On the stroke of the latest lockdown lifting – there is no more meaningful measure of time in modern life than 11.59pm – long queues of the hungry and righteous were able to place their orders in fast food drive-throughs all across Auckland. You could sense the relief, the joy, the freedom. It's not quite as exciting now that they're open for inside dining. I sat alone at most of the six burger joints on Tuesday and Wednesday.
"Go for smaller portions," recommends Dr Sally McKay, lead researcher of the food study. "Skip the dessert, and choose a low-sugar drink." I met her a third of the way: I skipped dessert, but stuck to Coke and sought out double burgers. Fries with that, naturally.
The journey began at KFC in Pt Chevalier. The closest KFC does to a double burger is the Zinger Stacker (two fillets of chicken). It only weighed 210g on my scales - curiously, according to its own site, it should be 338g. The chicken was pretty lean. As for the fries, they lacked salt, which is as essential to a fry as oxygen is to life forms.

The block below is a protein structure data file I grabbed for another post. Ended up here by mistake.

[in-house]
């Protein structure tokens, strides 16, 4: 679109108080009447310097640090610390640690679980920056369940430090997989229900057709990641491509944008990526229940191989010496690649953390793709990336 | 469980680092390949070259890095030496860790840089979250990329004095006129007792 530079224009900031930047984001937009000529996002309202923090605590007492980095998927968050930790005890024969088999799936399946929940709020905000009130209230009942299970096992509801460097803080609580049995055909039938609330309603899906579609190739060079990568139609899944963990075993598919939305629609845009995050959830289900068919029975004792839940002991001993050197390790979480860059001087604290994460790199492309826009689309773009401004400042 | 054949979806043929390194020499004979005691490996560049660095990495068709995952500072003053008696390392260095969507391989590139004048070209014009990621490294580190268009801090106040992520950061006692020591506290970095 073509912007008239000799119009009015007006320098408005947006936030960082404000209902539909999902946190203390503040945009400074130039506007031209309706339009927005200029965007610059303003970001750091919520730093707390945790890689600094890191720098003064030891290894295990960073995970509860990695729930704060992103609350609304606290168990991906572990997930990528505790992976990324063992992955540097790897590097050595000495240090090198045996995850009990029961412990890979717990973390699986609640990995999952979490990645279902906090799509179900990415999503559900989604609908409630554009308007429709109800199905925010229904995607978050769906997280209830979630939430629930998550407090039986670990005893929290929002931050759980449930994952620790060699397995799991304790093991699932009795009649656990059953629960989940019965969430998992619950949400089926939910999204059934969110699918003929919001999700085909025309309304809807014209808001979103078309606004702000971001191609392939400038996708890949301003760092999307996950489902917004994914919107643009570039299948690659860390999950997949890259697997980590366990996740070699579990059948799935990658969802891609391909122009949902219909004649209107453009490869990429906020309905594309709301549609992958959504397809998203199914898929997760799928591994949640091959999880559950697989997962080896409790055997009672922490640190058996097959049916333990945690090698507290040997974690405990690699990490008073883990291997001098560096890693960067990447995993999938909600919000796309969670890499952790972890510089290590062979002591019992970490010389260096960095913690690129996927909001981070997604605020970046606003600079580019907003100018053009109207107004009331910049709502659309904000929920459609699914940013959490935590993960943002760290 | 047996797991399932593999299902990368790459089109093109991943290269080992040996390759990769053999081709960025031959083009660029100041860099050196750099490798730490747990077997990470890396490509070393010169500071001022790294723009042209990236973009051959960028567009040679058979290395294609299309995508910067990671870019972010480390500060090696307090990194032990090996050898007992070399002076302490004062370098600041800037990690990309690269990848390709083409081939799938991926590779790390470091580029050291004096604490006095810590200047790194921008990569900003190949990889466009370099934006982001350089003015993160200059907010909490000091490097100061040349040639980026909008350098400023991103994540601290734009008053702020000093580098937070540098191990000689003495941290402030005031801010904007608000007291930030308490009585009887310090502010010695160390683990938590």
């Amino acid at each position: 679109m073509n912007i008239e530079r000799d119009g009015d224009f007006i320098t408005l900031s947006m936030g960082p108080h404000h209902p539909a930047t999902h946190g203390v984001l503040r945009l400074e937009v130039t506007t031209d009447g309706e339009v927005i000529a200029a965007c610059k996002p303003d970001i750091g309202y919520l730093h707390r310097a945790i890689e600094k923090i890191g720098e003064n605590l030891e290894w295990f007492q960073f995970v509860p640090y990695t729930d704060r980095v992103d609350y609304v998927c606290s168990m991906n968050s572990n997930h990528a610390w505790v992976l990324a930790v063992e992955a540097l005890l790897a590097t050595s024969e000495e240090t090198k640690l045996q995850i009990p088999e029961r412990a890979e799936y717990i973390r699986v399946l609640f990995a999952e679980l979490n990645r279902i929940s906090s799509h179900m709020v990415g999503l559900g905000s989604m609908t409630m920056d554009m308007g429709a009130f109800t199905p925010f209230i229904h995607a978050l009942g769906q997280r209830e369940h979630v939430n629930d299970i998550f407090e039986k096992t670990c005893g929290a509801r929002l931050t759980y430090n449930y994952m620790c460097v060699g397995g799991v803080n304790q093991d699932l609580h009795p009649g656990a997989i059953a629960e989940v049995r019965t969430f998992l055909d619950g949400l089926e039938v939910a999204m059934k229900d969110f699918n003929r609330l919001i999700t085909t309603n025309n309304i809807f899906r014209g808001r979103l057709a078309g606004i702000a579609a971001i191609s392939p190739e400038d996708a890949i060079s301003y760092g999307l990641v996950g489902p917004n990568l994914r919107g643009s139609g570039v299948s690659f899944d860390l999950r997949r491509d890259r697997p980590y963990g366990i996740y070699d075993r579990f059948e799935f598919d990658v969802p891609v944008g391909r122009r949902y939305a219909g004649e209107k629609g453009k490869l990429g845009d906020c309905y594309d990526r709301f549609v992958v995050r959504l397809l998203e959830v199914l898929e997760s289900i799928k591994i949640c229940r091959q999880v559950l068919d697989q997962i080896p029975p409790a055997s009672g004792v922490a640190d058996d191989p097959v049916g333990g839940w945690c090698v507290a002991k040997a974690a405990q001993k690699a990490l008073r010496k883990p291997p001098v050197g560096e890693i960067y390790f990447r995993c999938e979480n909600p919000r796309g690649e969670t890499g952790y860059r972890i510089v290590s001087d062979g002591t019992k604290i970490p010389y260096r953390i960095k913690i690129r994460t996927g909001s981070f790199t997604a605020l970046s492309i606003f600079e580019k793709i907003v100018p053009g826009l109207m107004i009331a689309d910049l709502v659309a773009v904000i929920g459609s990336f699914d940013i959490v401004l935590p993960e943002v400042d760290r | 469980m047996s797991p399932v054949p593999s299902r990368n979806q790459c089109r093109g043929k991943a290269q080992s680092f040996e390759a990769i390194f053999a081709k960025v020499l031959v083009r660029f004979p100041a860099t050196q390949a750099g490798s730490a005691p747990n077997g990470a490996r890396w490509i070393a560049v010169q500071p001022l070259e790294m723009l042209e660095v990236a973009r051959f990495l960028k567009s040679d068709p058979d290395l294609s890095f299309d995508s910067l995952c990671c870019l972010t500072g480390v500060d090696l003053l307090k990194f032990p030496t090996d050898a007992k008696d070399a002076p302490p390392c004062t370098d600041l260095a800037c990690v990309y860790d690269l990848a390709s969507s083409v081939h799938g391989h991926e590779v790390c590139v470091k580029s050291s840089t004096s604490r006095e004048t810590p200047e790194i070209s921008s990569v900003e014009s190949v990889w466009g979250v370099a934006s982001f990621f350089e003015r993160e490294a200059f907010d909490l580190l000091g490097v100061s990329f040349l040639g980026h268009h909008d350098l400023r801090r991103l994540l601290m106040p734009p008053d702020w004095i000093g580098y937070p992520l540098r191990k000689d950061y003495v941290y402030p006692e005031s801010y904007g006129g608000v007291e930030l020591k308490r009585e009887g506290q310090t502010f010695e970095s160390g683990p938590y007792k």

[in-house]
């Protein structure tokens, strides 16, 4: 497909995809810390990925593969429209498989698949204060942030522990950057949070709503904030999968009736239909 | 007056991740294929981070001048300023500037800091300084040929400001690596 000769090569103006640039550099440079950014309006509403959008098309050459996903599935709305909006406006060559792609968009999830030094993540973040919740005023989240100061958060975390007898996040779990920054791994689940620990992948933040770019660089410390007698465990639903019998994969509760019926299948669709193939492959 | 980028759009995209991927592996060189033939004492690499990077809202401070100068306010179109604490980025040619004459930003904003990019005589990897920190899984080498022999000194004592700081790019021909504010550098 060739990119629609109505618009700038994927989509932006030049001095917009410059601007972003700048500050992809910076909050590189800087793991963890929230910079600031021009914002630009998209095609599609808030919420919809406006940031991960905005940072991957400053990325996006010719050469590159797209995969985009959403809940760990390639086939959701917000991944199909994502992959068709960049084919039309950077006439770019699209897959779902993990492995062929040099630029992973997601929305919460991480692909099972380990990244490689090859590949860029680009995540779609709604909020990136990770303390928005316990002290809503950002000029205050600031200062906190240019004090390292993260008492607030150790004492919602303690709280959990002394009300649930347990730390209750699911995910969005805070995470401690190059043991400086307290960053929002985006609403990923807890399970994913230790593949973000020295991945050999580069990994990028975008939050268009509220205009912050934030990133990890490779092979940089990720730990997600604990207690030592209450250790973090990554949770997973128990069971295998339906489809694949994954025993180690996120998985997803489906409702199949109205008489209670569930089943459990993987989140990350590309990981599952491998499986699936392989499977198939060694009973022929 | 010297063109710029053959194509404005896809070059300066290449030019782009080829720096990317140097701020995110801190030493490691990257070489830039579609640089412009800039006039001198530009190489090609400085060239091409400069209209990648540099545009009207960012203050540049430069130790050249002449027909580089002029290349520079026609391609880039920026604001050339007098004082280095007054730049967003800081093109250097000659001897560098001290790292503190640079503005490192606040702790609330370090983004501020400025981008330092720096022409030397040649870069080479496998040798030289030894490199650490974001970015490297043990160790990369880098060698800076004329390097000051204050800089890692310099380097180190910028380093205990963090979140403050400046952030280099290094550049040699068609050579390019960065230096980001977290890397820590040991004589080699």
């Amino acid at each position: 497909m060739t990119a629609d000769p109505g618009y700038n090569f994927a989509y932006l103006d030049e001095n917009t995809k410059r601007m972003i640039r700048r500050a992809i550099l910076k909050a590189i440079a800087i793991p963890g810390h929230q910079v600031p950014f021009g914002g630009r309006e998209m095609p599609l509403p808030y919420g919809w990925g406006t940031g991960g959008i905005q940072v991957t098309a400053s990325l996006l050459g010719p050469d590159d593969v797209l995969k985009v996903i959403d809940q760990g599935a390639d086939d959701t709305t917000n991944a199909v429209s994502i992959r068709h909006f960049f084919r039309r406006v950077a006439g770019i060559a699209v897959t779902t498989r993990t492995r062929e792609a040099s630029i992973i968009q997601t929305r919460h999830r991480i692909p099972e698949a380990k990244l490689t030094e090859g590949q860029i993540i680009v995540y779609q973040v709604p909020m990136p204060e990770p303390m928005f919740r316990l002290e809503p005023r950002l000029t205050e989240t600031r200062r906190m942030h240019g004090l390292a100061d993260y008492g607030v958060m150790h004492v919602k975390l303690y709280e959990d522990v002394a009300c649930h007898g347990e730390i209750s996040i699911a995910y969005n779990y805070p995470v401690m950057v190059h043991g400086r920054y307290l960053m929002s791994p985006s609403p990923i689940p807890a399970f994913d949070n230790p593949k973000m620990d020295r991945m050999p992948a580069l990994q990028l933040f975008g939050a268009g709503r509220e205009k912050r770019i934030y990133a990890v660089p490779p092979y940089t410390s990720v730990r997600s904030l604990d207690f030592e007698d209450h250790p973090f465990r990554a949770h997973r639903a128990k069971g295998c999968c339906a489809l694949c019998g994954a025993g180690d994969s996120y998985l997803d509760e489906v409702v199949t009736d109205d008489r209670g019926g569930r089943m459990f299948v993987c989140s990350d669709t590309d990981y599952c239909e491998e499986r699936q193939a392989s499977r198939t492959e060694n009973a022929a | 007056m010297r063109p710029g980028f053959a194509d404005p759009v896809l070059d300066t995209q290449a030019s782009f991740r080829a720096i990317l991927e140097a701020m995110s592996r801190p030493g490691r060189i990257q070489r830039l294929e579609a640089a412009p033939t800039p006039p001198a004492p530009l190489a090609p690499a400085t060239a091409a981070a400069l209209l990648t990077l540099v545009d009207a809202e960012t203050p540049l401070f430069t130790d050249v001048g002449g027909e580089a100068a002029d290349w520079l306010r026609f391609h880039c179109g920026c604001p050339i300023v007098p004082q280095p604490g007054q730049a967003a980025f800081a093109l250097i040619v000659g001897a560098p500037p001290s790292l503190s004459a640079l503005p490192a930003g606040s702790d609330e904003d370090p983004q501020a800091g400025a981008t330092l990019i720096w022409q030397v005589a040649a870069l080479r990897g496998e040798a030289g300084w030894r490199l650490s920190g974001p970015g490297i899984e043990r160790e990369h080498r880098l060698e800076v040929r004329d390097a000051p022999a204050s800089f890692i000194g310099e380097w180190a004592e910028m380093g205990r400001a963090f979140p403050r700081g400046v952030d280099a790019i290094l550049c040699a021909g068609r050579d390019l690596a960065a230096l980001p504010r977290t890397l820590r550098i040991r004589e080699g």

Conclusion: Chicken never killed anyone. I doubt that KFC is the villain of the combo findings.
Next stop, McDonald's at WestCity mall, Henderson. The chain has extensive nutritional information on its site – it measures sodium, fat, carbs and sugars – but a graph can only tell you so much about what you're eating. I ordered a Double Big Mac and it was actually pretty disgusting, a soggy, collapsing mess of four meat patties loosely glued with melted cheese and mean scraps of lettuce and onion. The fries were heavily salted, and inspired a deep thirst for my Coke, which in turn inspired a need for more salt; it was like a wonderful cycle of abuse, or a fast superhighway of additives and addictions, leaving the burger (although only weighing in at a sleek 230g) to trundle through the middle of it like a slow, heavy truck. It was a long way from pleasure and an even further distance from anything resembling healthy eating.